del S. Giovanni di Barros Consigliero del Christianissimo Re di Portogallo:
de' fatti de' Portoghesi nello scoprimento, & conquista de' Mari & Terre di Oriente:
Nella quale oltre le cose appartenenti alla militia, si ha piena cognitione di tutte le Città, Monti, & Fiumi delle parti Orientali, con le descrittione de' paesi, & costumi di quei popoli
Nuonamente di lingua Portoghese tradotta dal Alfonsa Ulloa
First Italian edition: 2 volumes in 1 : Vol. I. (20), 200 leaves. Vol. II. (14), (1 blank), 228 leaves, recent quarter light brown calf, sprinkled paper sides, printer's device on both title pages, woodcut capitals, light water stain throughout at the top of the text, insect damage in the fore margin of the title page and first eight leaves has been repaired, stamp on the first title page, overall a very good copy.
Together with : Dell’Asia La seconda deca
Alfonso de Ulloa completed a translation of the part of the Portuguese João de Barros’s Da Ásia, which had been published in Lisbon in 1552. The quarto-size book is divided into two volumes of ten books each, Deca prima and Deca seconda,
João de Barros, (born c. 1496, Viseu?, Port.—died Oct. 20, 1570, Ribeira de Litém, near Pombal), Portuguese historian and civil servant who wrote Décadas da Ásia, 4 vol. (1552–1615), one of the first great accounts of European overseas exploration and colonization.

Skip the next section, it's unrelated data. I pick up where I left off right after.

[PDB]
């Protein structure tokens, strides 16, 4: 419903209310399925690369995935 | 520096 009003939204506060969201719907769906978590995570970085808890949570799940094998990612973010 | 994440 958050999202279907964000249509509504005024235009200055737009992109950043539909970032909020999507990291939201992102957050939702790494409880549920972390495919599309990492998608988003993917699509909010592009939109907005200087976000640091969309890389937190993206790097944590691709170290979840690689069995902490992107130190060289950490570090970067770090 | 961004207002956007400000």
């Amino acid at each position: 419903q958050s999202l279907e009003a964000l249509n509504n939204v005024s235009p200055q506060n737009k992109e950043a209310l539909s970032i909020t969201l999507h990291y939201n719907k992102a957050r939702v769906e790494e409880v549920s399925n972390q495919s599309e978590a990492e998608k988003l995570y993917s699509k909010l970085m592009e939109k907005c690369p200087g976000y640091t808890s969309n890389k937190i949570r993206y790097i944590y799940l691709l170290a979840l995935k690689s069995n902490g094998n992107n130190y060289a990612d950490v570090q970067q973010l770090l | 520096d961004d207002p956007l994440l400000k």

Barros was educated in the household of the Portuguese heir-apparent and became a good classical scholar. His chivalrous romance Crónica do Imperador Clarimundo (1520) induced King Manuel I of Portugal to encourage Barros in his idea of writing an epic history of the Portuguese in Asia.
In 1522 the succeeding king, John III, sent Barros to Guinea (in western Africa), and soon after his return he was appointed treasurer (1525–28) and then factor of the Casa da India e Mina (1533–67), a post corresponding to crown administrator of the Portuguese colonies in Guinea and India. It was in this period that Barros wrote Décadas da Ásia, an epic historical account of Portuguese discoveries and conquests in the Orient to 1538. In compiling his chronicle, Barros used his official position to consult returned soldiers, merchants, and administrators and peruse all the official correspondence, while he himself was personally involved in the dispatch and return of the annual India fleets.
- Overall Condition: A very good copy
- Size: thick 8vo (220 x160mm)